In April 2007, it was discovered that Genevieve and Margaret had owned the Property not as joint tenants with right of survivorship, but as tenants in common. In order to perfect the trusts' interests in the Property, Frank Abbott, as trustee for GAFT and SAFT, asked appellant to re-open Margaret's probate estate to allow appellant to (i) convey Margaret's undivided one-half interest to himself as trustee of MMSRT, and (ii) then convey her interest to Genevieve in accordance with the terms of the trust. Appellant refused to re-open the estate. Accordingly, Abbott moved to replace appellant as personal representative with appellant's sister, Mary Frances, whom Margaret's will nominated as successor personal representative. The trial court granted Abbott's motion, and on June 29, 2007, ordered Mary Frances to transfer Margaret's "one-half interest in the property . . . to Stephen J. Ackerman, Jr., as the Trustee of the Margaret Mary Sullivan Revocable Living Trust, for distribution to Genevieve Sullivan Ackerman."*fn4
Two months later, on August 31, 2007, Genevieve executed an instrument by which she assigned "all rights, title, and interest I now have, or in the future may have, in the assets, both real and personal, current and future, and all distributions realized from the sale of Trust assets, of the Margaret Mary Sullivan Revocable Living Trust, to my beloved son Stephen J. Ackerman, Jr."
On September 11, 2007, Frank Abbott filed a complaint for declaratory judgment in the Superior Court, seeking in effect a holding that his right to ownership as trustee of the two trusts by reason of the deed was superior to that of appellant as assignee. Abbott moved for summary judgment. Opposing the motion, appellant argued that the doctrine of after-acquired title would not operate to benefit the trusts. According to appellant, because Genevieve had assigned all her rights as beneficiary of MMSRT to him, Genevieve could never acquire legal title to the Property making the after-acquired title doctrine inapplicable, and any transfer of the Property out of MMSRT to Genevieve would, under the assignment, pass solely to him.
In a February 6, 2008, Order, the trial court granted summary judgment against appellant and Genevieve. The trial court held:
[T]he assignment dated August 31, 2007 does not trump the doctrine of after-acquired title. Although the August 31, 2007 assignment purports to transfer all of Genevieve's interest in the MMSRT, Genevieve Ackerman did not have the property to transfer at the time she assigned her interests to Stephen Ackerman, Jr. Rather, by operation of law pursuant to the doctrine of after-acquired title, see Douglas v. Lyles, 841 A.2d 1, 5 (D.C. 2004), Genevieve Ackerman's interest in the property transferred to the GAFT and SAFT in June of 2002.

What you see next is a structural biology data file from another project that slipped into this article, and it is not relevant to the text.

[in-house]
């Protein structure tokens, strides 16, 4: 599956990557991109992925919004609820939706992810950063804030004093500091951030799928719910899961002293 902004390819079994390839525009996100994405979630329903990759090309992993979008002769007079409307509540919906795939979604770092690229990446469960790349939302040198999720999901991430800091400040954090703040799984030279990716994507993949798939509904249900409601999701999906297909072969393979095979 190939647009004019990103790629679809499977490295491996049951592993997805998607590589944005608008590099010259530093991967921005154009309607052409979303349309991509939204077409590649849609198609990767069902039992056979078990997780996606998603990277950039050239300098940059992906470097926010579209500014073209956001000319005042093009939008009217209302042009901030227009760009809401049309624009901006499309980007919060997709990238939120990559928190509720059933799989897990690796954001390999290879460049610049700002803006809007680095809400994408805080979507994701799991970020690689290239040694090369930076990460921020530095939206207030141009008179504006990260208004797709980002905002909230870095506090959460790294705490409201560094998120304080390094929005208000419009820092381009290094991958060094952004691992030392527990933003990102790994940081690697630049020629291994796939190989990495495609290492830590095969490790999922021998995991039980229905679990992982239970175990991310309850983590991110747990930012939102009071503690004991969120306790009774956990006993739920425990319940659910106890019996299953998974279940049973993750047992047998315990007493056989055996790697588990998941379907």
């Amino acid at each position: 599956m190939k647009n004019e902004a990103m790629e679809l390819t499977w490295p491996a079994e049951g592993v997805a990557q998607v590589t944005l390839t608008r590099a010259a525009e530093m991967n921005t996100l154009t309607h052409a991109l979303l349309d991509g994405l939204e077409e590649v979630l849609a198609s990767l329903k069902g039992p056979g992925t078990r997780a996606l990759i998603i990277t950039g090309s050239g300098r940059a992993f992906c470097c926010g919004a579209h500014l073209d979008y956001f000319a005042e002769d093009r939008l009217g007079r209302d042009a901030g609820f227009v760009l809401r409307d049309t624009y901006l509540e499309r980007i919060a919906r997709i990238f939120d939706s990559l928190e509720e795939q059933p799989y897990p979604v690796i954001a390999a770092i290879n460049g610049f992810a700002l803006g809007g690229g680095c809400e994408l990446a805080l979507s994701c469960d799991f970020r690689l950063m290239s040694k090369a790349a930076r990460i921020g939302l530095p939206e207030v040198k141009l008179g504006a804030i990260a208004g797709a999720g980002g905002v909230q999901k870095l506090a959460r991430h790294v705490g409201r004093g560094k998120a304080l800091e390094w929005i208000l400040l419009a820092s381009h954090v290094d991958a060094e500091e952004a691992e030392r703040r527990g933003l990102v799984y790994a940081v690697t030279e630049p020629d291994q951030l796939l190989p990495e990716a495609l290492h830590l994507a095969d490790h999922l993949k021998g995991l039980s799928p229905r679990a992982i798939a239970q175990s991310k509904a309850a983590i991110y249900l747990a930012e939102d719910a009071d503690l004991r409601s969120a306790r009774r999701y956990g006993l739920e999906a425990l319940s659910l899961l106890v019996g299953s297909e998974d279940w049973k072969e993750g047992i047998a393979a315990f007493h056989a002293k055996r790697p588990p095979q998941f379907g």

Accordingly, the trial court ordered that "upon the transfer to Genevieve Ackerman of Margaret Mary Sullivan's prior interest in the . . . [Property] . . . legal title to the said property shall inure one-half to the Genevieve Ackerman Family Trust and one-half to the Stephen Ackerman Family Trust as tenants in common . . . ."
Before us, appellant reiterates his argument made to the trial court; namely, that the after-acquired title doctrine has no application in a case such as this, where the grantor will never acquire legal title to the property she purported to convey. Appellant points out that Genevieve has assigned her beneficial interest under the trust to appellant, and as a result, appellant urges, she will never acquire title to the property, a pre-requisite to the application of the doctrine. Thus, appellant reasons, the doctrine cannot apply in this case and he is entitled to Margaret's one-half interest under the assignment.*fn5
Appellant's purely mechanistic approach would require that we apply the after-acquired title doctrine in a manner that is at odds with its purpose and basic precepts of property law. We decline to do so. We hold that the trusts have the superior claim to the Property.